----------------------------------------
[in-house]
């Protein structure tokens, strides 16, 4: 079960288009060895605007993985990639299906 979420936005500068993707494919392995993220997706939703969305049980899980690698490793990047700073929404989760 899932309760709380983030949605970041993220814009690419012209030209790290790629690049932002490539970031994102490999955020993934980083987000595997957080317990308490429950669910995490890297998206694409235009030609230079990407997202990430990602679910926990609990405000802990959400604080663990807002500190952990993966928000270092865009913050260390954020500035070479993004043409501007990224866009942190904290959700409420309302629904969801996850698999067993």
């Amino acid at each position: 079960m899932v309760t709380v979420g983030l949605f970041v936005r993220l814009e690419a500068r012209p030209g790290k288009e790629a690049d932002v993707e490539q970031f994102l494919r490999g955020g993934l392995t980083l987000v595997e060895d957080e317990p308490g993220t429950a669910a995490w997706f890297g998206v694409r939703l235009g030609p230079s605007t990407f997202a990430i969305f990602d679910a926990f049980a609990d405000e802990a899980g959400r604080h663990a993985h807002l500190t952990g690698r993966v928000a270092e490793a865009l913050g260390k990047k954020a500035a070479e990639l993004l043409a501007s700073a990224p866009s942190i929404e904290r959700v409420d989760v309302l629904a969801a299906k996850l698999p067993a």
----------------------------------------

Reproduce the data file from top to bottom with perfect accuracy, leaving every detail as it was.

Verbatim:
[in-house]
């Protein structure tokens, strides 16, 4: 079960288009060895605007993985990639299906 979420936005500068993707494919392995993220997706939703969305049980899980690698490793990047700073929404989760 899932309760709380983030949605970041993220814009690419012209030209790290790629690049932002490539970031994102490999955020993934980083987000595997957080317990308490429950669910995490890297998206694409235009030609230079990407997202990430990602679910926990609990405000802990959400604080663990807002500190952990993966928000270092865009913050260390954020500035070479993004043409501007990224866009942190904290959700409420309302629904969801996850698999067993």
């Amino acid at each position: 079960m899932v309760t709380v979420g983030l949605f970041v936005r993220l814009e690419a500068r012209p030209g790290k288009e790629a690049d932002v993707e490539q970031f994102l494919r490999g955020g993934l392995t980083l987000v595997e060895d957080e317990p308490g993220t429950a669910a995490w997706f890297g998206v694409r939703l235009g030609p230079s605007t990407f997202a990430i969305f990602d679910a926990f049980a609990d405000e802990a899980g959400r604080h663990a993985h807002l500190t952990g690698r993966v928000a270092e490793a865009l913050g260390k990047k954020a500035a070479e990639l993004l043409a501007s700073a990224p866009s942190i929404e904290r959700v409420d989760v309302l629904a969801a299906k996850l698999p067993a």